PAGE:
I have been forced into a period of self-reflection. I say that I’m forced because anyone who knows me knows that “reflecting” is not something that comes naturally to me. I’m the one that talks to the computer as she types, so the thought of sitting quietly, contemplating an issue or a situation, is not my traditional approach. In fact, if I sit alone too long without talking, I get twitchy and will invent things to discuss with myself, the wall, the computer, the cat, or whatever/whoever seems to be around. In short – quiet isn’t my thing.
This particular period of reflection was brought on by two separate instances that occurred recently. First – I had an experience two weeks ago in which I listened to one woman cut another woman down for something completely innocuous. The second woman had pointed out an error in a document during a meeting I attended, and the first woman (who had made the error) – instead of welcoming the feedback, responded in a condescending , angry and cruel way. I said something after the meeting to the woman who, shall we say, did not respond well to the feedback she was given. After our conversation, she admitted that she didn’t handle it well, that she had felt threatened and reacted poorly, and she apologized both to me and to the recipient of her wrath.
The second instance was a post entered in on the Women in Housing website that I saw earlier this week. A trend on #WiHsng (a Twitter hashtag which stands for Women In Housing, there’s a Twitter account you can follow, too – @WiHsng) is a project in which women in the college and university housing profession are asked to complete this phrase – “Being a Woman in Housing means…”. We have had a variety of different statements, from “Being a Woman in Housing means never giving up. Ever.”, to “Being a Woman in Housing means wearing all of my hats at once and looking strangely like Lady Gaga as a result.” It’s been an interesting project, and one that we hope to continue. However, this post in particular caught my eye:
“Being a woman in housing means thanking a female colleague who corrected a mistake I made, instead of cutting her down because I’m mad that I’m wrong.”
This related so directly back to the situation I encountered earlier, that it caused me pause. I started to reflect back on other experiences I had involving women attacking or passive-aggresively cutting other women down simply because of our own insecurities. For those fledgling feminist scholars out there, you may recall that I have referred to this in the past as being a “female misogynist”. The concept is that women feel the only way to get ahead is to put others down, oftentimes in an aggressive manner.
I have encountered situations in the past that underscore to me this phenomenon still occurs. To be truthful, I’ve also exhibited behaviors in my own work that were “less than” appropriate, supportive or encouraging. When I think about these times, it all comes back to me feeling insecure about myself, my own skill set, and quite frankly, my fears about not achieving all that I desire to achieve in life and in my career.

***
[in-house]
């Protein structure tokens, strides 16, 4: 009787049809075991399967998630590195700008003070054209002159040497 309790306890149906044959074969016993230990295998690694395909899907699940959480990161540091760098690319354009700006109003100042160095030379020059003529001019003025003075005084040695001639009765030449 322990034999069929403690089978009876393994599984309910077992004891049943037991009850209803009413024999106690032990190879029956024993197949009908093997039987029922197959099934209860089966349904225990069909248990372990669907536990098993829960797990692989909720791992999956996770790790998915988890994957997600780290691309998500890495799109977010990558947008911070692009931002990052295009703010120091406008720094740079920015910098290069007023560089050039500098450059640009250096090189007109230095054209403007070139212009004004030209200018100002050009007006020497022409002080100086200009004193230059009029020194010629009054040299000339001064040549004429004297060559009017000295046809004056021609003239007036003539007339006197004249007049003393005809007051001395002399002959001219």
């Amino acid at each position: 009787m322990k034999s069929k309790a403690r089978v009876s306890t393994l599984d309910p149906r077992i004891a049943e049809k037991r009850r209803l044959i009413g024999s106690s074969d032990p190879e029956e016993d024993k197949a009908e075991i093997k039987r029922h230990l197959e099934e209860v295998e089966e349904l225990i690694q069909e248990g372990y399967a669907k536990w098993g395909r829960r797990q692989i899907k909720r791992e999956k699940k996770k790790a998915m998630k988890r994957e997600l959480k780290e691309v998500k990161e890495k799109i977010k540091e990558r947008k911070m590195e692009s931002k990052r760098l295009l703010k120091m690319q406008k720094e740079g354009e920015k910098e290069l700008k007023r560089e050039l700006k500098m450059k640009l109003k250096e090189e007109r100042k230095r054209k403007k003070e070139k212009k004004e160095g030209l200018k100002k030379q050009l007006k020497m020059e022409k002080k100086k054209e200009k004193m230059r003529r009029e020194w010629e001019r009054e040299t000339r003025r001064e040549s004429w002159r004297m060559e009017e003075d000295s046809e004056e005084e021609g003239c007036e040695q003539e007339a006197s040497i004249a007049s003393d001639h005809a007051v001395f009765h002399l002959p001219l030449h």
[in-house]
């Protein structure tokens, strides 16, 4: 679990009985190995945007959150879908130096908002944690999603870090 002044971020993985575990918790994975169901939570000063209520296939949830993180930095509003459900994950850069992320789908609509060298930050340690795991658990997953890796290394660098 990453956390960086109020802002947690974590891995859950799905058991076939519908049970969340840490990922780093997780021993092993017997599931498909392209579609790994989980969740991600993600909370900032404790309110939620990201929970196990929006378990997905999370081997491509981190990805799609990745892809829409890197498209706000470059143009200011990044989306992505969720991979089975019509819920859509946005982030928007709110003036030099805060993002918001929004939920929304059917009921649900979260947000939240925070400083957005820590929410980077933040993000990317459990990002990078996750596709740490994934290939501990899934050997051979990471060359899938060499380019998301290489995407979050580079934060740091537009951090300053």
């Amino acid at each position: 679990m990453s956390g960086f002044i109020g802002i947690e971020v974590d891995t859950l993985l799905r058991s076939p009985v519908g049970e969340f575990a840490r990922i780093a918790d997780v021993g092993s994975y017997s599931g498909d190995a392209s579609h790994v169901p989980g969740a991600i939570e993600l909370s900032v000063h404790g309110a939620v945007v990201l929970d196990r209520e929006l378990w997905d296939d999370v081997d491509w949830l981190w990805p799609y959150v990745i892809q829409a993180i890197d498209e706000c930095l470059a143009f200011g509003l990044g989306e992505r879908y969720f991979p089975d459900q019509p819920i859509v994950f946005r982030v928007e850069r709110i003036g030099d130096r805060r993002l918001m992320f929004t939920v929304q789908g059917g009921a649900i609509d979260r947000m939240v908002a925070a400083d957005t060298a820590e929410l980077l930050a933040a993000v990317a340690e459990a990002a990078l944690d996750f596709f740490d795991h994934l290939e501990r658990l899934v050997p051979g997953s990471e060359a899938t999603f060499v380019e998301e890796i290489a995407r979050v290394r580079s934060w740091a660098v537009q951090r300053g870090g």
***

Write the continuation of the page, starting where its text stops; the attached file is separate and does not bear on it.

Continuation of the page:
Sure, there are several female authors who write books about women’s success in leadership, and they discuss how women need to “act more aggressively” in the workplace. Assertiveness is fine, but in these books, many authors proceed to give examples about how, in their own experiences, they have snapped at, cut down, undercut or in some way made another woman feel “less than” in order to get ahead in their particular field. In these examples, you can feel the author’s sense of pride in this interaction. Quite frankly, it makes me sick.
Well, the good news is that research shows this type of approach doesn’t work. Yes, you may have the individual woman who “succeed” by getting a particular job, but I’m willing to bet if you have a discussion with that “succesful” woman about her quality of life, her quality of working relationships, and her own self-esteem, she won’t seem so successful. What research shows is that when women support each other through mentoring, networking and establishing intentional connections with other women, all of the women in these communities succeed. Pay scales increase, advancement opportunities increase, satisfaction increases, and attrition from their current positions and fields decreases. In fact, women benefit MORE from these types of interactions than their male counterparts do.
What I’m saying is this. Take a moment to reflect on your own past interactions with women in your profession, and fix your own behaviors. Then work to establish your networks. Reach out to other women and offer your assistance, guidance, support or even just a kind word. For these things will result in everyone’s success, including your own.